Born and educated in London, Zena (née Stern) completed a B.Sc. Econ. in international law and relations at the London School of Economics and Political Science in 1935. During her university years she met Abba Eban from Cambridge and her future husband, Avraham (Abe) Harman from Oxford—both ardent Zionists who tried to draw the young student from an assimilationist background into their activist circle. Although her relationship with Abe developed, Zena remained unconvinced. Upon graduation she started a career in advertising with Unilever. However, when the situation of Jews in Europe deteriorated, she decided to take up a position with the Jewish Association for the Protection of Girls, Women and Children, where she gained her first experience in social work (supplemented by studies in sociology at Morley College). Abe, in the meantime, had immigrated to Palestine and started work in the political division of the Jewish Agency, before being dispatched to South Africa as an emissary of the fledgling Zionist movement.

Janet Harris

Janet Simons Harris was a community leader and champion of women’s organizations. She was born on November 19, 1869, in Titusville, Pennsylvania. Her parents, Abraham Hirsch and Helen Esther (Katz) Simons, were wealthy Reform Jews who were well established in the American Jewish community. Janet’s brother Lester Simons was an attorney and an officer in the Spanish-American War.

Reina Hartmann

Reina Kate Goldstein, the daughter of Simon and Kate (Mayer) Goldstein, was born in Chicago on February 2, 1880, and lived in the Chicago area her entire life. She became an integral member of the community by devoting her life to organizations that served Chicago’s women.

Marion Hartog

Marion Hartog, editor of the first Jewish women’s periodical in history, was born in Portsmouth, England, the fourth of twelve children of Joseph Moss (c.1780–c.1840), profession unknown, and Amelia (c.1780–c.1850). Amelia Moss was the granddaughter of the founder of Portsmouth Jewish Congregation and the daughter of Sarah Davids, the first Jewish child born in Portsmouth.

Julia Horn Hamburger

Julia Horn was born to affluent German Jewish parents, Jacob Meyer and Hannah Horn, in New York on October 19, 1883, during the early years of the Eastern European Jewish immigration. Like many middle-class women in the Progressive Era, she was able to attain a high level of education, earning a B.A. in 1903. Also like so many women of her class, she turned to teaching. She was a New York public school teacher from 1903 to 1905, and in 1905 she became a teacher of “mental defectives.” Since teaching was a career for unmarried women, her paid career ended with her marriage to Gabriel Max Hamburger in 1910. The Hamburgers had two children, son Bernard and daughter Maxsina.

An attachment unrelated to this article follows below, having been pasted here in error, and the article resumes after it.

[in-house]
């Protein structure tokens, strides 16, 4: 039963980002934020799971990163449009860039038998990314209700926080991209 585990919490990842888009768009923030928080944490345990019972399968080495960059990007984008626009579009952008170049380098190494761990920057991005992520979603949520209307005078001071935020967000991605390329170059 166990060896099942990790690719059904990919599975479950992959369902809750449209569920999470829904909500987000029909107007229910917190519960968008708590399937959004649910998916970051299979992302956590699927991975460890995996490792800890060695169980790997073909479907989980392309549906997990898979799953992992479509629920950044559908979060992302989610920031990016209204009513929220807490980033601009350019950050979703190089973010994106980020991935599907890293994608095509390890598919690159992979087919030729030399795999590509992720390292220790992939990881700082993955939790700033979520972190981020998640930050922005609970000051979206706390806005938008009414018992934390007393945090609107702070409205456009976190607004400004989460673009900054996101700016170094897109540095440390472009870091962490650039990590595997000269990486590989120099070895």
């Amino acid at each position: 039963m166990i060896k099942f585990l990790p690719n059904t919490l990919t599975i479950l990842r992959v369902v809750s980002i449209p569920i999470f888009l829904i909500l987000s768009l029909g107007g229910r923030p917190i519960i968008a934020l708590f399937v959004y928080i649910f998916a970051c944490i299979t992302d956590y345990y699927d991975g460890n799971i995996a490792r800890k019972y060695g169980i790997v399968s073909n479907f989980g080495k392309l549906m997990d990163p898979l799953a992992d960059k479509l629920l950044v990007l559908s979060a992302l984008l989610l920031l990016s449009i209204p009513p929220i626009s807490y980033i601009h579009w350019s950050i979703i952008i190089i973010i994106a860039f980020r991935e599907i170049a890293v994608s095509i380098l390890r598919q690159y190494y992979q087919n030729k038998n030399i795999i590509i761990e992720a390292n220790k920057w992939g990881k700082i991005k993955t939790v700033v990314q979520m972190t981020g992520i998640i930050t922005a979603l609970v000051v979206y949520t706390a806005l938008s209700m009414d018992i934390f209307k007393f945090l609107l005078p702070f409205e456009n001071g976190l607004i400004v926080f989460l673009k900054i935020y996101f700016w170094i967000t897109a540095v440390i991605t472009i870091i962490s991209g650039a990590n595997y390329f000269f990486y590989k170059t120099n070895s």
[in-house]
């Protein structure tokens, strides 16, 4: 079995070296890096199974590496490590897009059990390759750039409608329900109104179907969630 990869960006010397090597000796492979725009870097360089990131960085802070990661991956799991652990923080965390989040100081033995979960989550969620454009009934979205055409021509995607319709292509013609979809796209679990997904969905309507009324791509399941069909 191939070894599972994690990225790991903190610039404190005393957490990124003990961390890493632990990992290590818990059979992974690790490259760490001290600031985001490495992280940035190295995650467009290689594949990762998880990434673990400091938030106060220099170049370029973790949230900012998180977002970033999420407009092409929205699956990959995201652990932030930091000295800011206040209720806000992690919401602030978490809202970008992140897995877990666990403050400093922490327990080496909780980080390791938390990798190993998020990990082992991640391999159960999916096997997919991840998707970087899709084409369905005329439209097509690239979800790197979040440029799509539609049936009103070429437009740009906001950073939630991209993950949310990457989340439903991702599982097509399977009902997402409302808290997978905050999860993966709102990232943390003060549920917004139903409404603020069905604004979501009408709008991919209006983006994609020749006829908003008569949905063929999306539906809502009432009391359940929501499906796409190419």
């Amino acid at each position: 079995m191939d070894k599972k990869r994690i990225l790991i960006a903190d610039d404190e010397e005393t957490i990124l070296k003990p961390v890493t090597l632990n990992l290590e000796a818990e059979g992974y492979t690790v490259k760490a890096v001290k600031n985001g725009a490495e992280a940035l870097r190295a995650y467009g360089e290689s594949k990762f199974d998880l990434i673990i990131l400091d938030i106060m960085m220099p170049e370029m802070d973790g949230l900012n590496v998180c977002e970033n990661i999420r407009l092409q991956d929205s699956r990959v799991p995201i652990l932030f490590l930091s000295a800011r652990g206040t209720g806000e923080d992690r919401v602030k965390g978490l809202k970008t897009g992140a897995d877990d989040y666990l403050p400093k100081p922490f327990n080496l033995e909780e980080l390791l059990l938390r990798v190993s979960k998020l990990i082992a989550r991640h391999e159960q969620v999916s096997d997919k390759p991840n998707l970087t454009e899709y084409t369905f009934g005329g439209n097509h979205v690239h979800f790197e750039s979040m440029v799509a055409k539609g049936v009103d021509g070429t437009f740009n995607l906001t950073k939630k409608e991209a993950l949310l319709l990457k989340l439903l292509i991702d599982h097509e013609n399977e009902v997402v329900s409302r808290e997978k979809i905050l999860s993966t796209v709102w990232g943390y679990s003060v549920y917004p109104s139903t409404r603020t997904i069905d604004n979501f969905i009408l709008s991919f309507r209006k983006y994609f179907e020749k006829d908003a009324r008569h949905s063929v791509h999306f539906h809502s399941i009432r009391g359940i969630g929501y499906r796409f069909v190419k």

Hadassah: Yishuv to the Present Day

Hadassah, the Women’s Zionist Organization of America (HWZOA) (hereafter: Hadassah) has a lengthy history of activity in the [jwa_encyclopedia_glossary:432]Yishuv[/jwa_encyclopedia_glossary] and Israel, going back to 1913, about a year after it was founded in New York, and continuing to this day, with the exception of a short period during World War I. This activity, outstanding in its scope, continuity, stability and diversity, encompasses efforts in the sphere of health and medical services, and in the welfare of children and youth through support of Youth [jwa_encyclopedia_glossary:293]Aliyah[/jwa_encyclopedia_glossary], vocational education, vocational training and more.

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Jewish Women's Archive. "Politics and Government." (Viewed on January 17, 2018) <https://jwa.org/topics/politics-and-government>.